Rob Tokanel's Blog

Last Story

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Kaleigh Higgins and I finished our last story in Istanbul on the flight home last night, and it was posted on Boston.com by the time our bus from New York made it to Boston. Making it to the AKP rally and getting the interviews we did there was a bit of a miracle and a perfect way to end the trip. After spending an hour being carted around the city by a non-English speaking cab driver who had no idea where we wanted to go, we found some strangers in a cafe to drive us there, act as translators and somehow get us in with the rest of the press, where we grabbed Turkey’s minister of foreign affairs for an interview just as he walked off camera with CNN Turk. As much as we tried to act professional, we couldn’t resist taking some touristy pictures in the front of the podium.

Catherine Strong took the photos for this one and Jessica Gagne put together a great video of the rally, available here.

Even though I’m home now I still plan on using this space, at least for the time being. I’m a little run down at the moment but I certainly have more to say about this trip and the great people I spent it with.

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June 14, 2011 at 4:01 pm

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Geocaching in Istanbul

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Jessica and I took a break from editing our video yesterday to go geocaching with Kimber, and I decided to throw together a little video of it for fun. I had some focusing issues with my camera and it’s a bit long because I didn’t have any editing time today but it was a great way to get out of the hotel for a bit. I definitely plan on doing this in other cities I travel to in the future.

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June 12, 2011 at 3:44 pm

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Turkish Election Video

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Jessica Gagne and I just finished our video on tomorrow’s elections. We shot it on a combination of my digital camera and her flipcam using only the built-in microphones and cut it in iMovie, so all things considered we’re really happy with how it turned out. Finding English speakers on a campus where the classes are taught in Turkish was an adventure, and we ended up getting the political science professor to speak to us by wandering around the department until we found someone willing to talk to us on camera. The shots of the AKP rally were a lot of fun, too. I had to claw my way on top of a crowded pickup truck and hold the camera above my head without a tripod to get the crowd shots we used, after which I was covered in grease. Overall I’m glad I got a chance to mix it up and shoot some video here. I’m personally not interested in making video news packages like this in the future, but I had never really done it before so it was a great experience. Isn’t Jessica a natural with the voice over?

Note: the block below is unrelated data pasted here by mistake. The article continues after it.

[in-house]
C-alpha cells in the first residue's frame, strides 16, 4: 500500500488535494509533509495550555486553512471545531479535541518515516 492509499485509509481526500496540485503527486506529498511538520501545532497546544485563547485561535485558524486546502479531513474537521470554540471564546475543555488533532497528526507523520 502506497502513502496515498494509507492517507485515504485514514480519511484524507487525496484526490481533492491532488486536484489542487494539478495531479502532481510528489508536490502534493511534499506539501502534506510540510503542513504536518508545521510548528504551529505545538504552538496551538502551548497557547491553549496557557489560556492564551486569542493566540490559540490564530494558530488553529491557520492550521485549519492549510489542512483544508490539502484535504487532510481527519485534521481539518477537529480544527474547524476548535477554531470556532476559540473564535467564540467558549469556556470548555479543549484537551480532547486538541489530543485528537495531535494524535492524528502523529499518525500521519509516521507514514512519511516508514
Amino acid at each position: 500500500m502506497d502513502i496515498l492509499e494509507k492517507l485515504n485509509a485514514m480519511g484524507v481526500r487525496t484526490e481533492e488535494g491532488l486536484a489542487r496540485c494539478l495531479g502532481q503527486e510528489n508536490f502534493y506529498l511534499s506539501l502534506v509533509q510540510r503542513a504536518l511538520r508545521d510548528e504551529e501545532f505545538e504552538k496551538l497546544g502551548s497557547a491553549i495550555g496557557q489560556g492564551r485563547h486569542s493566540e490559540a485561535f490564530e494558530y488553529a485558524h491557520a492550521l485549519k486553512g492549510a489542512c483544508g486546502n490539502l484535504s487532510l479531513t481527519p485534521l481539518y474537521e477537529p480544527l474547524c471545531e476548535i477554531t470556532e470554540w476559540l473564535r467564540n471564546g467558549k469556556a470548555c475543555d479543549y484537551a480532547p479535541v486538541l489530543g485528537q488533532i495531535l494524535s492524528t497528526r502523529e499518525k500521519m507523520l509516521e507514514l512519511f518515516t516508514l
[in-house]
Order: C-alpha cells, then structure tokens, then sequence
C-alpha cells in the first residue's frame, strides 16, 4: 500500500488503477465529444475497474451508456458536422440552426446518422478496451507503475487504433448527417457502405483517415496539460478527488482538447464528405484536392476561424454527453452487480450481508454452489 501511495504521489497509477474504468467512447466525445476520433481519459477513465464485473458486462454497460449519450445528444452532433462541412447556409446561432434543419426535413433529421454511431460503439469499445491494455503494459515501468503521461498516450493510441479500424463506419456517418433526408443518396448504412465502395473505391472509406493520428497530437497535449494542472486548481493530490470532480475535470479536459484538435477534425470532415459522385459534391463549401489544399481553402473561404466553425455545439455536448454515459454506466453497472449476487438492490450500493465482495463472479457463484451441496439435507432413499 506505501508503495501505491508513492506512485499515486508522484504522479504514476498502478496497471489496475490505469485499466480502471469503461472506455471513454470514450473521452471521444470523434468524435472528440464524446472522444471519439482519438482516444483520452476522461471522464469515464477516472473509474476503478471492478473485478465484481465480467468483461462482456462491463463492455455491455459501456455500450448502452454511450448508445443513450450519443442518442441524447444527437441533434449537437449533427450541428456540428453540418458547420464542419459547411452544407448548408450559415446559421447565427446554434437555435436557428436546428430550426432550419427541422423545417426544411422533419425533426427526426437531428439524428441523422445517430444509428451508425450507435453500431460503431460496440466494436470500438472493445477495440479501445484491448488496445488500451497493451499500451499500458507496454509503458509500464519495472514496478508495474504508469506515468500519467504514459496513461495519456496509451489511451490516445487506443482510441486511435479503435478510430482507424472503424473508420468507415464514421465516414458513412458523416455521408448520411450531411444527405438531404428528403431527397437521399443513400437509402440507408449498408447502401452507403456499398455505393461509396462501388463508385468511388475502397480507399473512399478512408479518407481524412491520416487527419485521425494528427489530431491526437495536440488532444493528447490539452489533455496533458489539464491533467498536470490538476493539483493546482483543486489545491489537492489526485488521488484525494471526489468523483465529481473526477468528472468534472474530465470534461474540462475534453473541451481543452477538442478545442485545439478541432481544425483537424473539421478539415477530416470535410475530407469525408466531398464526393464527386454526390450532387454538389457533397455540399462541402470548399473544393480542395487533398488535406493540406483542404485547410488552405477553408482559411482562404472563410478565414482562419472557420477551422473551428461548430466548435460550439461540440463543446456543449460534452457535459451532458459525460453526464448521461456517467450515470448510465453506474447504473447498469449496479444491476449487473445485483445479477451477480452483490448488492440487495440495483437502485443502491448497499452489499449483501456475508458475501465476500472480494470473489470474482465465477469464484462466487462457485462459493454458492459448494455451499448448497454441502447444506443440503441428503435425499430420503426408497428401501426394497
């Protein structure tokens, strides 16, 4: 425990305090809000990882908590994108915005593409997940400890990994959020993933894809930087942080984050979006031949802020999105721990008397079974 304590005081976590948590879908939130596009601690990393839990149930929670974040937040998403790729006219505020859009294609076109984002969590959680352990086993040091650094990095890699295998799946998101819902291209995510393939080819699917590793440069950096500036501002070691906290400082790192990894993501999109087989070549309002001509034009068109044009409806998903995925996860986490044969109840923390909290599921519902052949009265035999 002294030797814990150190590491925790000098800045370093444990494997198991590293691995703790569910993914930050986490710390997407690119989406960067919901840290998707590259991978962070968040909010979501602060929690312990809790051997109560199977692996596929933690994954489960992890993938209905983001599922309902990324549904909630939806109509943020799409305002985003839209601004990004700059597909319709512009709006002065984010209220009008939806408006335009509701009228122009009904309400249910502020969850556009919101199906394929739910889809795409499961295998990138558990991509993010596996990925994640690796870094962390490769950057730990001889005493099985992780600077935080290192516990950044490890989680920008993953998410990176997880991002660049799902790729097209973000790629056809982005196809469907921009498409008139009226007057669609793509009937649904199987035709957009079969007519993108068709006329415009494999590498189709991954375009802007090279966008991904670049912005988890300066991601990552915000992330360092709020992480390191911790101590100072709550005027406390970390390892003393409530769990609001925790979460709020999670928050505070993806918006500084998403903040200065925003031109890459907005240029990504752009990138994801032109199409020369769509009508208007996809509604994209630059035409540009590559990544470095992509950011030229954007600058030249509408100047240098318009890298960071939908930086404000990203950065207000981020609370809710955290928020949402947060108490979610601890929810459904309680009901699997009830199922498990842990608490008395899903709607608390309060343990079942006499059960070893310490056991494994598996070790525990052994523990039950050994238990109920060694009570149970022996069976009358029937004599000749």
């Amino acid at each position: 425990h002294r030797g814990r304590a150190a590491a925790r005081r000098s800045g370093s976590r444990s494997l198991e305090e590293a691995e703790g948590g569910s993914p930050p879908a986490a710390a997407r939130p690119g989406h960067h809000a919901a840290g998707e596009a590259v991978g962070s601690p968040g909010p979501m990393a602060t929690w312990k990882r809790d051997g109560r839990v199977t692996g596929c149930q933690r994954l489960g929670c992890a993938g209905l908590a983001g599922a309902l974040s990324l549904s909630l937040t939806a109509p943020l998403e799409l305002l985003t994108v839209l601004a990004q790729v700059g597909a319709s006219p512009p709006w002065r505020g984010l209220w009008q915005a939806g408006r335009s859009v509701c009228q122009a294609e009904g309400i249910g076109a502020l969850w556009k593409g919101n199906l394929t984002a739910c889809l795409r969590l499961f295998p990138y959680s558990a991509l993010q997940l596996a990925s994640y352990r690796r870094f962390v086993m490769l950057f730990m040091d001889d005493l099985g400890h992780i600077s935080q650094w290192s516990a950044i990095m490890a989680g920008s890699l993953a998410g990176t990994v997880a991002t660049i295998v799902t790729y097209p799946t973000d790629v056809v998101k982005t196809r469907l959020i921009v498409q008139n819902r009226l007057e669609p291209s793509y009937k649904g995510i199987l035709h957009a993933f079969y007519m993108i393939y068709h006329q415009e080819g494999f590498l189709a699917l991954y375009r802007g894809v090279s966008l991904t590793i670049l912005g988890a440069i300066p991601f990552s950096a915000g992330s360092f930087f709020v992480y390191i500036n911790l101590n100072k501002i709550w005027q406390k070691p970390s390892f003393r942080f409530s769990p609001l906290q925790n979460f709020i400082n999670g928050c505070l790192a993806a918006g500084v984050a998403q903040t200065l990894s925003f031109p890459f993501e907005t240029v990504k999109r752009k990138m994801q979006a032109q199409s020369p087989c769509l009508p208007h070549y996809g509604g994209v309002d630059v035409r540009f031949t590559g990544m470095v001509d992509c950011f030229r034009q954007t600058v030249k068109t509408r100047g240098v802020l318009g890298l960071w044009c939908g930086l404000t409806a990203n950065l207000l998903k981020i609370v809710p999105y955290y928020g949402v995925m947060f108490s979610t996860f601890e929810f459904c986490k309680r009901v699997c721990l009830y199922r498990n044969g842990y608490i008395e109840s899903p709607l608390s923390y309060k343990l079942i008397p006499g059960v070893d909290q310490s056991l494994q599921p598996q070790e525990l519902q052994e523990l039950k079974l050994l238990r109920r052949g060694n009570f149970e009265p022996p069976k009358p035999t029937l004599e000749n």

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June 11, 2011 at 1:03 pm

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So I Don’t Forget: Things To Do When I Get Home

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Given the limited time we have in Istanbul, it’s hard not to feel obligated to hustle around the city by day and make it out of the hotel every night, and rightfully so. It’s impossible to know whether I’ll ever be here again, and the city is so huge it’s impossible to see all of it. But as this trip winds down, I find myself taking advantage of my free time to relax more and more. The last few months before I left were hectic and the time I had to myself was limited, and I know this isn’t a vacation, but I feel like I’ve squeezed enough juice out of my time here at this point. I’m clear headed and rested and ready to come home refreshed, and I want to avoid becoming complacent when I get there.

As a student and as a journalist, deadlines can easily become the catalyst for everything, but I won’t be either of those things in a traditional sense anymore when I land back in New York Monday afternoon.  I want to have the same sense of urgency to explore that I had while I was here, and I know that can be easy to lose when there’s no deadline looming. There’s no more news night pressure to get everything done right now before the morning comes, there are no papers due and there’s no one to determine the quality of my work quantitatively; there’s no 100 point scale for how well we live our lives, although I think we might try a little harder if there were.

As has become an unfortunate tendency on this blog, I’m using more words than necessary just to say that I need to motivate myself from here on out. So here’s a quick list of plans for the summer. My to-do lists usually consist of all the little day-to-day things that will get done one way or another by necessity and none of the big ones that take some commitment and forethought, so this one is going to be simple. I’m going to grade myself on a 100 point scale in September and see if my GPA is consistent with the one I maintained for the last five years of school.

Play music again. Make a documentary of some sort. Be active. Leave the city more. Keep writing. Get enough sleep.

First assignment: Learn how to play this song.

 

Extra credit: Write your own songs.

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June 10, 2011 at 2:24 pm

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Not Getting There

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I’ve purposely avoided discussing the process of getting my stories together here before they’re done, mostly because journalism is largely dependent on other people and changing circumstances. It’s a trade characterized by constant adjustment, and a finished story is almost never the same as the idea that sparked it. If it were, that would probably mean I was trying too hard to make it that way or I was missing the point. For example, the water story from Jordan was originally supposed to be about agriculture in the South, but it became obvious when I started talking to people that the amount of water they were using from the Disi aquifer was causing problems for the country as a whole and especially for people in Amman. That turned out to be a pleasant surprise in terms of reporting because it allowed me to focus more on the community where I was living and to address an issue that affected a wider slice of the population. It also allowed me greater access to sources who were close to me.